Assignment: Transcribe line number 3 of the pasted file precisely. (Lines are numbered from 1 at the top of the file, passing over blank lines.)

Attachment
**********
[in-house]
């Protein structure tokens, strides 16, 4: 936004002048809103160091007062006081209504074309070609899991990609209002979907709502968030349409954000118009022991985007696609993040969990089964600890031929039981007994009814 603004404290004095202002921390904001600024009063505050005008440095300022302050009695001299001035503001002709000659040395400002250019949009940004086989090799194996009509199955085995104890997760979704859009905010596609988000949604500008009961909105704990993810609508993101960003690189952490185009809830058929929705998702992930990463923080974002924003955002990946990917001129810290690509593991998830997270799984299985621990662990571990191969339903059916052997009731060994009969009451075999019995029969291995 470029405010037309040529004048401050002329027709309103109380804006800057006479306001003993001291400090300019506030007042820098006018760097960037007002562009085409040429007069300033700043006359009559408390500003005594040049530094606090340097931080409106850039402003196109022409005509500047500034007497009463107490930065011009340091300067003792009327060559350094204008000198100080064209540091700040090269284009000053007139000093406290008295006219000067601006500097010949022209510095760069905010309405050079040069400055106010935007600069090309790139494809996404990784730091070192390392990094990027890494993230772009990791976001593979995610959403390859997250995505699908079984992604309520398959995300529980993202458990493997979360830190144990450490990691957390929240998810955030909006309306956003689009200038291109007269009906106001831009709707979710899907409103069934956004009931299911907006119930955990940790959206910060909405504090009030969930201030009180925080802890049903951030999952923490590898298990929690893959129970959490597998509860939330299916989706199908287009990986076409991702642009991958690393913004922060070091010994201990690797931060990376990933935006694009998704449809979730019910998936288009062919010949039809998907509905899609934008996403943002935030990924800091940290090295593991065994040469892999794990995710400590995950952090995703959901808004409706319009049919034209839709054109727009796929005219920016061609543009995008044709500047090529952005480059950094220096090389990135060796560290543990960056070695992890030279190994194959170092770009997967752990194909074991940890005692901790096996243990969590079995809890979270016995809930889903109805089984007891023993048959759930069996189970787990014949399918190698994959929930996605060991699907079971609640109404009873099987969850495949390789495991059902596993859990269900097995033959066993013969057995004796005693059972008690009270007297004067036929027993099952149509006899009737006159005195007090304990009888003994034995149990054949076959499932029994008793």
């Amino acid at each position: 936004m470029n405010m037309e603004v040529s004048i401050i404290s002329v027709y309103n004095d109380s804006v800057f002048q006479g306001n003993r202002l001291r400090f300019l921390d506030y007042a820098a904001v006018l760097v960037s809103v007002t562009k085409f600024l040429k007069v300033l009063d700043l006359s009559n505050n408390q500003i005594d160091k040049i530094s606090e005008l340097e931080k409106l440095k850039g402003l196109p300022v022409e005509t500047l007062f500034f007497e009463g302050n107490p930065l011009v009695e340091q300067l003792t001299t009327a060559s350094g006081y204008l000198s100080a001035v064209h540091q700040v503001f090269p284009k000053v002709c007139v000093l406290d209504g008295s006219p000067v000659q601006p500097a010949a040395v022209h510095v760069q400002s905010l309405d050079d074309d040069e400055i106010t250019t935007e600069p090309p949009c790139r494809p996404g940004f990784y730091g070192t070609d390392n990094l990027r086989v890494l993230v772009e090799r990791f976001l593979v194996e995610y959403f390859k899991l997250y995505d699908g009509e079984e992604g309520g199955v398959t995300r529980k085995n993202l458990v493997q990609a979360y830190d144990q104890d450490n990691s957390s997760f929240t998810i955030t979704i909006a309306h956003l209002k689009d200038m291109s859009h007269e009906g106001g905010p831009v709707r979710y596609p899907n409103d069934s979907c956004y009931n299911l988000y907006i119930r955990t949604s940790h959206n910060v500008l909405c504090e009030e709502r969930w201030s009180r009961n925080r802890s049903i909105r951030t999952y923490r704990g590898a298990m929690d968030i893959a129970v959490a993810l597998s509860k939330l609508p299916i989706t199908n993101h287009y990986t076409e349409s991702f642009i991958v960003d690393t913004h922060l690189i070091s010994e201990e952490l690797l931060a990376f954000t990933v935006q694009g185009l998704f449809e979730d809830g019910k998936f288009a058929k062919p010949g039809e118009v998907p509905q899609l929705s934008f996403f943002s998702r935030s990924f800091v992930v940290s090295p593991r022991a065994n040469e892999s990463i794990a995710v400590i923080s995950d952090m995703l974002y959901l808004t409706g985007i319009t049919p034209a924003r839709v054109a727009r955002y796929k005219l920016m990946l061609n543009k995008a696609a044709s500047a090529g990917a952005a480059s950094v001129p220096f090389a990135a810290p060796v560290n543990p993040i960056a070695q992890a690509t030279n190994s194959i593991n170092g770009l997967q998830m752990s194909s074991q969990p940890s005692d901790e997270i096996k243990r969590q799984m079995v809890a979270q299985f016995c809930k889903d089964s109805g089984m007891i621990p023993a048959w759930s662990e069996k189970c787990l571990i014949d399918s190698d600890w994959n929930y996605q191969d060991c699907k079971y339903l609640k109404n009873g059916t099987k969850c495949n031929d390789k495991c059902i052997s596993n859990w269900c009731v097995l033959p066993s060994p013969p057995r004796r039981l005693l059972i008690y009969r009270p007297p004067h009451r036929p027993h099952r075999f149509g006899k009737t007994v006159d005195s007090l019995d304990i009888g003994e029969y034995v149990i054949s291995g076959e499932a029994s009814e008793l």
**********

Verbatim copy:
């Amino acid at each position: 936004m470029n405010m037309e603004v040529s004048i401050i404290s002329v027709y309103n004095d109380s804006v800057f002048q006479g306001n003993r202002l001291r400090f300019l921390d506030y007042a820098a904001v006018l760097v960037s809103v007002t562009k085409f600024l040429k007069v300033l009063d700043l006359s009559n505050n408390q500003i005594d160091k040049i530094s606090e005008l340097e931080k409106l440095k850039g402003l196109p300022v022409e005509t500047l007062f500034f007497e009463g302050n107490p930065l011009v009695e340091q300067l003792t001299t009327a060559s350094g006081y204008l000198s100080a001035v064209h540091q700040v503001f090269p284009k000053v002709c007139v000093l406290d209504g008295s006219p000067v000659q601006p500097a010949a040395v022209h510095v760069q400002s905010l309405d050079d074309d040069e400055i106010t250019t935007e600069p090309p949009c790139r494809p996404g940004f990784y730091g070192t070609d390392n990094l990027r086989v890494l993230v772009e090799r990791f976001l593979v194996e995610y959403f390859k899991l997250y995505d699908g009509e079984e992604g309520g199955v398959t995300r529980k085995n993202l458990v493997q990609a979360y830190d144990q104890d450490n990691s957390s997760f929240t998810i955030t979704i909006a309306h956003l209002k689009d200038m291109s859009h007269e009906g106001g905010p831009v709707r979710y596609p899907n409103d069934s979907c956004y009931n299911l988000y907006i119930r955990t949604s940790h959206n910060v500008l909405c504090e009030e709502r969930w201030s009180r009961n925080r802890s049903i909105r951030t999952y923490r704990g590898a298990m929690d968030i893959a129970v959490a993810l597998s509860k939330l609508p299916i989706t199908n993101h287009y990986t076409e349409s991702f642009i991958v960003d690393t913004h922060l690189i070091s010994e201990e952490l690797l931060a990376f954000t990933v935006q694009g185009l998704f449809e979730d809830g019910k998936f288009a058929k062919p010949g039809e118009v998907p509905q899609l929705s934008f996403f943002s998702r935030s990924f800091v992930v940290s090295p593991r022991a065994n040469e892999s990463i794990a995710v400590i923080s995950d952090m995703l974002y959901l808004t409706g985007i319009t049919p034209a924003r839709v054109a727009r955002y796929k005219l920016m990946l061609n543009k995008a696609a044709s500047a090529g990917a952005a480059s950094v001129p220096f090389a990135a810290p060796v560290n543990p993040i960056a070695q992890a690509t030279n190994s194959i593991n170092g770009l997967q998830m752990s194909s074991q969990p940890s005692d901790e997270i096996k243990r969590q799984m079995v809890a979270q299985f016995c809930k889903d089964s109805g089984m007891i621990p023993a048959w759930s662990e069996k189970c787990l571990i014949d399918s190698d600890w994959n929930y996605q191969d060991c699907k079971y339903l609640k109404n009873g059916t099987k969850c495949n031929d390789k495991c059902i052997s596993n859990w269900c009731v097995l033959p066993s060994p013969p057995r004796r039981l005693l059972i008690y009969r009270p007297p004067h009451r036929p027993h099952r075999f149509g006899k009737t007994v006159d005195s007090l019995d304990i009888g003994e029969y034995v149990i054949s291995g076959e499932a029994s009814e008793l």